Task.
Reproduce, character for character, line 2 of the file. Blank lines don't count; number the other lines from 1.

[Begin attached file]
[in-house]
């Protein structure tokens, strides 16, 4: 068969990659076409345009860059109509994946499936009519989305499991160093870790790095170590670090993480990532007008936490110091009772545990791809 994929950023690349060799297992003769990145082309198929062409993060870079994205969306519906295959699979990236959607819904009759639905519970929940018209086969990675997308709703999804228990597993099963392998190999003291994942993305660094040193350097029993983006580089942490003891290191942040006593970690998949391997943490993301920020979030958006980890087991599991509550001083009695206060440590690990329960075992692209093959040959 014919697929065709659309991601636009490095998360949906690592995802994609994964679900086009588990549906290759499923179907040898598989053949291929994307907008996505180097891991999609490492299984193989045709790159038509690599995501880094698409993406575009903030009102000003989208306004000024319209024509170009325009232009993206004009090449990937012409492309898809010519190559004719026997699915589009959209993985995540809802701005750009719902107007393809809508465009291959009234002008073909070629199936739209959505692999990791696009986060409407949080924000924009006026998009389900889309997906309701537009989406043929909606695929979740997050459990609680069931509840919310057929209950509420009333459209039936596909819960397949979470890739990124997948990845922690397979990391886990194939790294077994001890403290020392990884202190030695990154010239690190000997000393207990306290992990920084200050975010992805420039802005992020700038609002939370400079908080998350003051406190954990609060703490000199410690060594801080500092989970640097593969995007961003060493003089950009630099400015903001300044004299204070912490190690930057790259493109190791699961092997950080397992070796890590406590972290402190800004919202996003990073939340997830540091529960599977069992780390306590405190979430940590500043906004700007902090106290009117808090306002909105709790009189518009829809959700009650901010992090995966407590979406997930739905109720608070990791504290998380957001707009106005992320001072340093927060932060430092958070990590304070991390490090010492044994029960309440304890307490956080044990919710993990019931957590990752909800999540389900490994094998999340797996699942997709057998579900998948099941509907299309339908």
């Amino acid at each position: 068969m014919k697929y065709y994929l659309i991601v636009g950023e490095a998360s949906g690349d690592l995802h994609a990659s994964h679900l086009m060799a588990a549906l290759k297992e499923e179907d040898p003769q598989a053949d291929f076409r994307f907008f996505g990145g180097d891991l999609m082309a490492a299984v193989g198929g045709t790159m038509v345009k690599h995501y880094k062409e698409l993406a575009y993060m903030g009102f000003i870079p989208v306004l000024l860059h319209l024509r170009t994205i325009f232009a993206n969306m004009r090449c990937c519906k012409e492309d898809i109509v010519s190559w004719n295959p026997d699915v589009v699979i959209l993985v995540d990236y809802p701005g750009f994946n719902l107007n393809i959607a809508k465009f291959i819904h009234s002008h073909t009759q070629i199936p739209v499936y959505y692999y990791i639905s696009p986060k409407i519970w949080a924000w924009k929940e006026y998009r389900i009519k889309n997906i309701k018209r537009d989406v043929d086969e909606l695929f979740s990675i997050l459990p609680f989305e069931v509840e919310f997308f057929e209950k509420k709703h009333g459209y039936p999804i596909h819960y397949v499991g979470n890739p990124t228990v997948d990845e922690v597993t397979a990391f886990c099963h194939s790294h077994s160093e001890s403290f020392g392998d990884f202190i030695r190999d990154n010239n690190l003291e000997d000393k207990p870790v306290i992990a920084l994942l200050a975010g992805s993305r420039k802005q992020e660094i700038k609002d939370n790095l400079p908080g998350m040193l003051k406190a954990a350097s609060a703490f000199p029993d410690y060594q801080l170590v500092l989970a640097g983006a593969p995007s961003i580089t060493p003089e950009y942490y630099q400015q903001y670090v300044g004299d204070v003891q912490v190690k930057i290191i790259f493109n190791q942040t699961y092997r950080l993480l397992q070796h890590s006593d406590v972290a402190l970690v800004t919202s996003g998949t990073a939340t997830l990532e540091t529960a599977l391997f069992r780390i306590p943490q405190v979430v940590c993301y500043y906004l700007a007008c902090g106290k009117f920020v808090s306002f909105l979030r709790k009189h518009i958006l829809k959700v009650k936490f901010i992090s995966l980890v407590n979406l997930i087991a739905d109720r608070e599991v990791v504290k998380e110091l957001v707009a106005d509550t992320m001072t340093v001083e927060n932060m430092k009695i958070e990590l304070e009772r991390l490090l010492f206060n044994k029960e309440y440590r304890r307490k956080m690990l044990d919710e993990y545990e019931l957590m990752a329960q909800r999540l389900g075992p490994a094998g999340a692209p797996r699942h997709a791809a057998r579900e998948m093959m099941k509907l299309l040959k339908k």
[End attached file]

């Protein structure tokens, strides 16, 4: 068969990659076409345009860059109509994946499936009519989305499991160093870790790095170590670090993480990532007008936490110091009772545990791809 994929950023690349060799297992003769990145082309198929062409993060870079994205969306519906295959699979990236959607819904009759639905519970929940018209086969990675997308709703999804228990597993099963392998190999003291994942993305660094040193350097029993983006580089942490003891290191942040006593970690998949391997943490993301920020979030958006980890087991599991509550001083009695206060440590690990329960075992692209093959040959 014919697929065709659309991601636009490095998360949906690592995802994609994964679900086009588990549906290759499923179907040898598989053949291929994307907008996505180097891991999609490492299984193989045709790159038509690599995501880094698409993406575009903030009102000003989208306004000024319209024509170009325009232009993206004009090449990937012409492309898809010519190559004719026997699915589009959209993985995540809802701005750009719902107007393809809508465009291959009234002008073909070629199936739209959505692999990791696009986060409407949080924000924009006026998009389900889309997906309701537009989406043929909606695929979740997050459990609680069931509840919310057929209950509420009333459209039936596909819960397949979470890739990124997948990845922690397979990391886990194939790294077994001890403290020392990884202190030695990154010239690190000997000393207990306290992990920084200050975010992805420039802005992020700038609002939370400079908080998350003051406190954990609060703490000199410690060594801080500092989970640097593969995007961003060493003089950009630099400015903001300044004299204070912490190690930057790259493109190791699961092997950080397992070796890590406590972290402190800004919202996003990073939340997830540091529960599977069992780390306590405190979430940590500043906004700007902090106290009117808090306002909105709790009189518009829809959700009650901010992090995966407590979406997930739905109720608070990791504290998380957001707009106005992320001072340093927060932060430092958070990590304070991390490090010492044994029960309440304890307490956080044990919710993990019931957590990752909800999540389900490994094998999340797996699942997709057998579900998948099941509907299309339908």